Democrats Take Brunt of Voter Wrath in Midterm Elections

In the U.S. midterm elections November 4, Republican candidates exceeded the predictions of pundits — and possibly their own expectations — as voters frustrated with the stalemate in Washington during the past two years punished President Obama and the Democrats.

On November 5, some races remained undecided, either with vote totals so close that a recount is likely or through the failure of any candidate to win a majority, mandating a runoff election.

The Republican Party has expanded its majority in the House of Representatives by at least 10 seats, and could achieve its largest majority since the 1940s by the time all the results are final.

Republicans also picked up enough Senate seats to take control of the Senate in the upcoming Congress, which convenes in January 2015.

In 2015, two states — West Virginia and Iowa — will be represented for the first time by female senators.

Senate seats that “turned over” from Democrat to Republican control included Iowa, Colorado, Arkansas, Montana, South Dakota, West Virginia, North Carolina and Alaska.

In Virginia, Democratic incumbent Mark Warner holds a very narrow lead over Republican challenger Ed Gillespie, but votes in that race might be subject to a recount. The contest in Louisiana for a Senate seat is almost certainly headed to a runoff election in December.

During the midterm campaigns, Republican candidates capitalized on Obama’s low popularity by linking their opponents with the president, while Democrats were unable to use presidential endorsements to bolster their campaigns.

Senate Minority Leader Mitch McConnell celebrates his re-election with his wife, former U.S. Labor Secretary Elaine Chao, in Louisville, Kentucky, November 4.

Analysts credit (or blame) the Obama administration’s flawed rollout of its health care initiative and voters’ concerns about national security challenges like ISIL and Ebola for the electorate’s strong turn to the right in the 2014 midterms. In a November 5 press conference, the president responded to the outcome.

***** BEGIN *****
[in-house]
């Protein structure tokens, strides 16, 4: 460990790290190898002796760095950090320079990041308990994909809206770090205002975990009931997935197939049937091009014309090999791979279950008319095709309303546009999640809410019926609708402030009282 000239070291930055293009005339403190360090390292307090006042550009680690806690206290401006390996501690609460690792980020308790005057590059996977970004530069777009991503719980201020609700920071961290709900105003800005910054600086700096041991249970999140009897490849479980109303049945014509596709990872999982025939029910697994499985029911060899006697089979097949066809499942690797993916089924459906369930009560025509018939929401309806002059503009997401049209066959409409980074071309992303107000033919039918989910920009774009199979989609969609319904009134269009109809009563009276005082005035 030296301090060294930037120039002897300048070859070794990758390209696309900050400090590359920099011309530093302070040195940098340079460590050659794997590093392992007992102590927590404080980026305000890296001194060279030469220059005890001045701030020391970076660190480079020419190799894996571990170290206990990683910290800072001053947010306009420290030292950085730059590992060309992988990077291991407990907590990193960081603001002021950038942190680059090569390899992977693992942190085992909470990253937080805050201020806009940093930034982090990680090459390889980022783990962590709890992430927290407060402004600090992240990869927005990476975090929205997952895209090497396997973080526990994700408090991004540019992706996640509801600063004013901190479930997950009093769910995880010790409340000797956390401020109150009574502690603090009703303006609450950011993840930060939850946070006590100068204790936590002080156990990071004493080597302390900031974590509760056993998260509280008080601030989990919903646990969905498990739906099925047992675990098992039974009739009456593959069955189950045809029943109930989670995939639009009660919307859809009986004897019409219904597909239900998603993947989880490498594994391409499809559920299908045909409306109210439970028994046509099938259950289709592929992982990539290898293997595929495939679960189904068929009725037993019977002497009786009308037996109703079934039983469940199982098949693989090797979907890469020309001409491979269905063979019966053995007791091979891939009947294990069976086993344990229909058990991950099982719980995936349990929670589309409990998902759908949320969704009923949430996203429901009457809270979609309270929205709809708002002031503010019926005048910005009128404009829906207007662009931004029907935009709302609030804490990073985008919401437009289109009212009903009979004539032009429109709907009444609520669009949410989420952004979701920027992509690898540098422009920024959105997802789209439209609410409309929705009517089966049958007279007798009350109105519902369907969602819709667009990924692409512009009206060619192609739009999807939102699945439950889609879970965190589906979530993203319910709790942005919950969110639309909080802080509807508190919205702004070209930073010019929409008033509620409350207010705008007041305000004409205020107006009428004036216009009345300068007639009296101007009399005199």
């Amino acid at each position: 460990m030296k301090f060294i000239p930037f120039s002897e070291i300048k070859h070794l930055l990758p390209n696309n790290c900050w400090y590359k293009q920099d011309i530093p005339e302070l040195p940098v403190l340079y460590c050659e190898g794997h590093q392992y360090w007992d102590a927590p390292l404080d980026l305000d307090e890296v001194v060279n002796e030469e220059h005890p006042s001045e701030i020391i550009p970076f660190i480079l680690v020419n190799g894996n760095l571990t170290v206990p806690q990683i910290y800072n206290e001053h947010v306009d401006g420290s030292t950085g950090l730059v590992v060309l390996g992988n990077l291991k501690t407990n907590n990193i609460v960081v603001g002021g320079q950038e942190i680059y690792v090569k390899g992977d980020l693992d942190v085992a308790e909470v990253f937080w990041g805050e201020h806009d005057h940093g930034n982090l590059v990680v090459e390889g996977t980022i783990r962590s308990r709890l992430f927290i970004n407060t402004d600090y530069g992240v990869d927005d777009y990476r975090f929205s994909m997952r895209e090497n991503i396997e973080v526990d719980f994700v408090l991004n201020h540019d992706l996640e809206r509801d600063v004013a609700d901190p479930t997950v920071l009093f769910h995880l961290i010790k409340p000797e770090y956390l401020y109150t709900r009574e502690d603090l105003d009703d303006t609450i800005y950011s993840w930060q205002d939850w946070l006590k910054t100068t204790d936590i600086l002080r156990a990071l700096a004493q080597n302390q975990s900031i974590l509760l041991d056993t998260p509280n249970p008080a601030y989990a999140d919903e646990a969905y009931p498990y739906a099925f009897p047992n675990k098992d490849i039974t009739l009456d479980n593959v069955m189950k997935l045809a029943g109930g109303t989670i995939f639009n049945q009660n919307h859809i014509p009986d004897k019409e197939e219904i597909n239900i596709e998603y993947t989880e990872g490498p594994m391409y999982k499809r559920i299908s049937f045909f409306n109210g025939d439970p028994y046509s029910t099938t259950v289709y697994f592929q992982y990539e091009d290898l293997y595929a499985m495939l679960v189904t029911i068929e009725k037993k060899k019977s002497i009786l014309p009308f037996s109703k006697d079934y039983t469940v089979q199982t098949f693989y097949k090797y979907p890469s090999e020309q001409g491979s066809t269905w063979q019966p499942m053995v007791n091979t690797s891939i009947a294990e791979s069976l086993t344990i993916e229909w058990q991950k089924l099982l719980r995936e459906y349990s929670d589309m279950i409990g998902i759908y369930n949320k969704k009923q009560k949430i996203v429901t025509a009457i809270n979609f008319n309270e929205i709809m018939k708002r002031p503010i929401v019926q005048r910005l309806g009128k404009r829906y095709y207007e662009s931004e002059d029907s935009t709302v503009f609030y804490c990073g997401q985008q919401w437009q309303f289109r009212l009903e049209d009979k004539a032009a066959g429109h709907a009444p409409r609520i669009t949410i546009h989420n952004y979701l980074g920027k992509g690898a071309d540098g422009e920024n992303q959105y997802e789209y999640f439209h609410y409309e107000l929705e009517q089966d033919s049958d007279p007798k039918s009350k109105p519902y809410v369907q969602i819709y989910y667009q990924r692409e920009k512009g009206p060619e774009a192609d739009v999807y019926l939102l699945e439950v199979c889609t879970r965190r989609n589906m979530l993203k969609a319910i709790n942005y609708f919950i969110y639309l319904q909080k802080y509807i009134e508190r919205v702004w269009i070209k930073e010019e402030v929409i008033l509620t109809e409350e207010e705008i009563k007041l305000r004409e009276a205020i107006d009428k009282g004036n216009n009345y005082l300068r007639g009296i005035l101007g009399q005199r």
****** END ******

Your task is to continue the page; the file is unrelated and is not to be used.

“What stands out to me is that the American people have sent a message,” Obama said. “They want us to get the job done.”

The president noted he had already reached out to current Senate Minority Leader Mitch McConnell and to Speaker of the House John Boehner to congratulate them on the Republican victories.

“We can surely find ways to work together” on issues that are important to the American people, Obama said.

McConnell, who won re-election, said that if he is chosen as Senate majority leader in the next Congress, he will work with President Obama.

“Just because we have a two-party system doesn’t mean we have to be in perpetual conflict,” McConnell said November 4. Despite the Republican majority, McConnell likely will face internal struggles in forging a coherent, consistent coalition between moderate Republicans and the party’s more conservative branch that is known as the tea party.

In a press conference November 5, McConnell expressed particular interest in working with the president to promote international trade.

Republicans also enjoyed success in state governments across the country, with Tom Wolf, the Democratic victor over Republican Governor Tom Corbett in Pennsylvania, giving the Democrats one of their few reasons for celebration.

In hotly contested races in Florida and Wisconsin, incumbent Republican governors retained their seats. One of the evening’s biggest upsets occurred in Maryland, where Democrat Anthony Brown, the current lieutenant governor, lost the open seat to Republican businessman Larry Hogan.

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